From old established DIY and hardware stores to more recent enterprises like health therapists and music practitioners, dance schools and beauty salons, small business is booming in Langley Park and the Mid Durham Area Action Partnership and Parish Council are committed to supporting it. This year sees a partnership between community and business stakeholders aimed at putting Langley Park firmly on the Christmas shopping map. This enterprising village will hold its own festive celebrations, including lights and grotto, on Saturday 9th December 2017. As Trish Embleton, parish clerk says, ‘Why wouldn’t anyone want to come to Langley Park? We know it’s a wonderful place to live and work and we welcome everyone to enjoy our village with us.’
And Andy Coulthard, Mid Durham Area Action Partnership coordinator, joins in the accolades, ‘Mid Durham AAP have supported CDC Enterprise Agency for a number of years to help sustain and develop local smaller businesses within their AAP area and the work they have done within Langley Park is a shining example of this. The village is thriving, with local businesses taking a more active interest in their local community and its surroundings – better village, better business; a really good example of mutual benefit.’ So, whether you know it well or have yet to visit, Langley Park looks forward to your company. See you there!
Social Enterprise Acumen CIC **Current**
We give capacity building support and advice to existing or would- be social entrepreneurs looking to develop their concept or grow their business. Social Enterprise Acumen CIC is itself a social enterprise which works from its base in North East England to show the strength of using business models to address social issues.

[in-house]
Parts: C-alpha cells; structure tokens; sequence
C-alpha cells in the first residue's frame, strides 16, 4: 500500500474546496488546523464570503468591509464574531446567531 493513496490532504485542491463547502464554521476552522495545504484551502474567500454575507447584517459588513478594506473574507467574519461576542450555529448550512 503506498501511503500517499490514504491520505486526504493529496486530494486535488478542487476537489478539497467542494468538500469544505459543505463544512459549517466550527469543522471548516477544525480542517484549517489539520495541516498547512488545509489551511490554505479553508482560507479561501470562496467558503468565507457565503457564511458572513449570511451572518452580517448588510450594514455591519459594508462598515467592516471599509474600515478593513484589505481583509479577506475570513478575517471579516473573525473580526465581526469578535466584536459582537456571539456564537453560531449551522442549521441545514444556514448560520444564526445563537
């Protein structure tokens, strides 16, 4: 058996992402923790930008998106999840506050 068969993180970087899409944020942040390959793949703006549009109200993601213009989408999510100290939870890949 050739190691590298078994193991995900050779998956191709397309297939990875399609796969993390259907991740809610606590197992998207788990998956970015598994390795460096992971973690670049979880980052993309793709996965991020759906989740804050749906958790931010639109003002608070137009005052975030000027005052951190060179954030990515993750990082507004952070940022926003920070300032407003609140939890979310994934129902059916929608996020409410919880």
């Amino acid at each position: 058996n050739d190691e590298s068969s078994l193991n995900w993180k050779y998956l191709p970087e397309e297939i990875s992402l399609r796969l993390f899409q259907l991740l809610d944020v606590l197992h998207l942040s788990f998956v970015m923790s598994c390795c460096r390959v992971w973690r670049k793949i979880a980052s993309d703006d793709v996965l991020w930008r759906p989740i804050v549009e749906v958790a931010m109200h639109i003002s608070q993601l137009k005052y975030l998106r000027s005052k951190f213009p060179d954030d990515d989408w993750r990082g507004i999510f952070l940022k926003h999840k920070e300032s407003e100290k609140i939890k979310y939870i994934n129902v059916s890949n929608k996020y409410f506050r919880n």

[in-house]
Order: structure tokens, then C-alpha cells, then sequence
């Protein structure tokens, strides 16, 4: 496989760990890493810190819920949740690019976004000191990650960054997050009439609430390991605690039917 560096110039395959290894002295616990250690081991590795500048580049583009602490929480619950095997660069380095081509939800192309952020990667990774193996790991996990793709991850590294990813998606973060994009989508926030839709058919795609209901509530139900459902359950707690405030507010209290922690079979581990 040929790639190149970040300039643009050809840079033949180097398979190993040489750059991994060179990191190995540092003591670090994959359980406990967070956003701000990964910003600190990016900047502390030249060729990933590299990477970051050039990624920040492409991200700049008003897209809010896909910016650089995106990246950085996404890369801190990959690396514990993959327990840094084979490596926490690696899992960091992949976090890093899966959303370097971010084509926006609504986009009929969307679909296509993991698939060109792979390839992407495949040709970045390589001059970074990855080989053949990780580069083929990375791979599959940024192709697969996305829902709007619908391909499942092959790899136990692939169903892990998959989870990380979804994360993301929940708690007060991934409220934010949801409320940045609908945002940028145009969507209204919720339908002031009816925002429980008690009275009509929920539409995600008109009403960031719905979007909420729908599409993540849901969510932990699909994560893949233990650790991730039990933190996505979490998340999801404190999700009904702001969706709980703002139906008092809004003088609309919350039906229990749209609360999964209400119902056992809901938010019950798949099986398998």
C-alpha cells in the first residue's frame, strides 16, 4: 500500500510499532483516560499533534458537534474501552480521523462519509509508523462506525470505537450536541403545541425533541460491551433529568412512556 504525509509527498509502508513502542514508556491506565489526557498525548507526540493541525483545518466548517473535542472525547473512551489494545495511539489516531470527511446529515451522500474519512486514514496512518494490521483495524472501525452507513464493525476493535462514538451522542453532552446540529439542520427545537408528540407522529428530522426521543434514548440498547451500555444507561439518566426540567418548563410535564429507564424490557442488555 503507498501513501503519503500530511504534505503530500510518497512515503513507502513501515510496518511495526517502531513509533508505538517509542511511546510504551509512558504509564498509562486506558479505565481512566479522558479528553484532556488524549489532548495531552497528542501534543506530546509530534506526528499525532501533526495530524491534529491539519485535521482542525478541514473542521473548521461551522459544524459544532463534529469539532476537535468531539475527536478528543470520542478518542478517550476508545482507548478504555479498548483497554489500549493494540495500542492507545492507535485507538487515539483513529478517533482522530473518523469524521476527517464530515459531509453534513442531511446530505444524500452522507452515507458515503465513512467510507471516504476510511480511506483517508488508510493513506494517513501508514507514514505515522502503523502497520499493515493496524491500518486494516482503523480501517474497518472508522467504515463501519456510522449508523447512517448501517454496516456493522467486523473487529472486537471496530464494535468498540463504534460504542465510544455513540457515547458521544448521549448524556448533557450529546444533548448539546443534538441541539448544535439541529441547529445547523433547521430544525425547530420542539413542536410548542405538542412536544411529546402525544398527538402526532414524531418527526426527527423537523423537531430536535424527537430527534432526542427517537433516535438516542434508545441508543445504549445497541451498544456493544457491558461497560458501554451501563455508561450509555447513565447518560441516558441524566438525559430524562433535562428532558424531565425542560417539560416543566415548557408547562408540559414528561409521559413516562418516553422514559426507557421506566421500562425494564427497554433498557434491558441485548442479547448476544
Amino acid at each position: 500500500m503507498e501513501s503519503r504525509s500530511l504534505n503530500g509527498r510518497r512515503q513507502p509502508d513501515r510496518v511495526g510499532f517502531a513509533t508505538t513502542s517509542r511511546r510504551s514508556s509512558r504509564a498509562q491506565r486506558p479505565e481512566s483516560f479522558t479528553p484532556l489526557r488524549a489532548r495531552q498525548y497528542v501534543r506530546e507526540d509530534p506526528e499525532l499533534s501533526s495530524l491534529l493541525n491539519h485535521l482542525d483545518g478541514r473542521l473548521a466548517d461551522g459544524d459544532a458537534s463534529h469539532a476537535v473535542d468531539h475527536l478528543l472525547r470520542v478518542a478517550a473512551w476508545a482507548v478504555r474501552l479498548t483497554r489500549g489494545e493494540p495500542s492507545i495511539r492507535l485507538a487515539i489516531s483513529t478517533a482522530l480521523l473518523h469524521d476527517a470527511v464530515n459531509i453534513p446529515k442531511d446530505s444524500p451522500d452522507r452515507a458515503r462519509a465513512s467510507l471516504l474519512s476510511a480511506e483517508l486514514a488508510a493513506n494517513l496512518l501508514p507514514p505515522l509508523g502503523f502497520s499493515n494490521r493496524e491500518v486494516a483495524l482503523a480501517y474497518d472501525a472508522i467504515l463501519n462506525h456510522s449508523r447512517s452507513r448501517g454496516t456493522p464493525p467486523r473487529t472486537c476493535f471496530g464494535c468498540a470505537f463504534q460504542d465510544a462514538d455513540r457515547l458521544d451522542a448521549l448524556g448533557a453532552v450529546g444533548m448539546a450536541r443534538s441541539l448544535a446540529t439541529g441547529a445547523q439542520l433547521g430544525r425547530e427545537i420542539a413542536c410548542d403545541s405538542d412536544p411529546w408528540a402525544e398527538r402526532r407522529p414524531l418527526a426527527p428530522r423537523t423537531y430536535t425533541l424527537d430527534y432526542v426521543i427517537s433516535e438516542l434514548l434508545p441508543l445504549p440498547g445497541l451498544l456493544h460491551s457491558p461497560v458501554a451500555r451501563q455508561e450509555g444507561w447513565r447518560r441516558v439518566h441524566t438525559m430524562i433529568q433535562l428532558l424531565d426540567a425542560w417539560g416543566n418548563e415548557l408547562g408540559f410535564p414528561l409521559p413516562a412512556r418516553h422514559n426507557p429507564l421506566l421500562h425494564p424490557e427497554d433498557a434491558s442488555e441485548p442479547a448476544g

It supports social entrepreneurs and organisations that want to become social enterprises to start up, develop and grow. It works closely with partners to create a stronger ecosystem to enable social enterprises to flourish.
Bid Writing Support
Public Sector Procurement
Community Development and Engagement
Coaching, Training, and Guidance
Whether you are a new business or well established, Durham County Council’s Durham Employment & Skills Service can offer staff training and recruitment services to help your business grow.
We provide industry recognised qualifications for your staff from short courses that can be completed in a day to high level management qualifications. We can also develop and deliver bespoke training programmes to match your business needs.
We understand that finding and keeping the right people is vital to the success of a business. We will tailor our recruitment service to meet your business needs, whether you have a single vacancy to fill or you need a bespoke recruitment strategy, we will endeavour to support you in finding the right people with the right skills and attitude for your business. Our service is tailored to meet your specific needs, giving everything you would expect from a recruitment agency, without the cost.
Contact us now to discuss your requirements email DES@durham.gov.uk call 03000 266 644 visit www.durham.gov.uk/des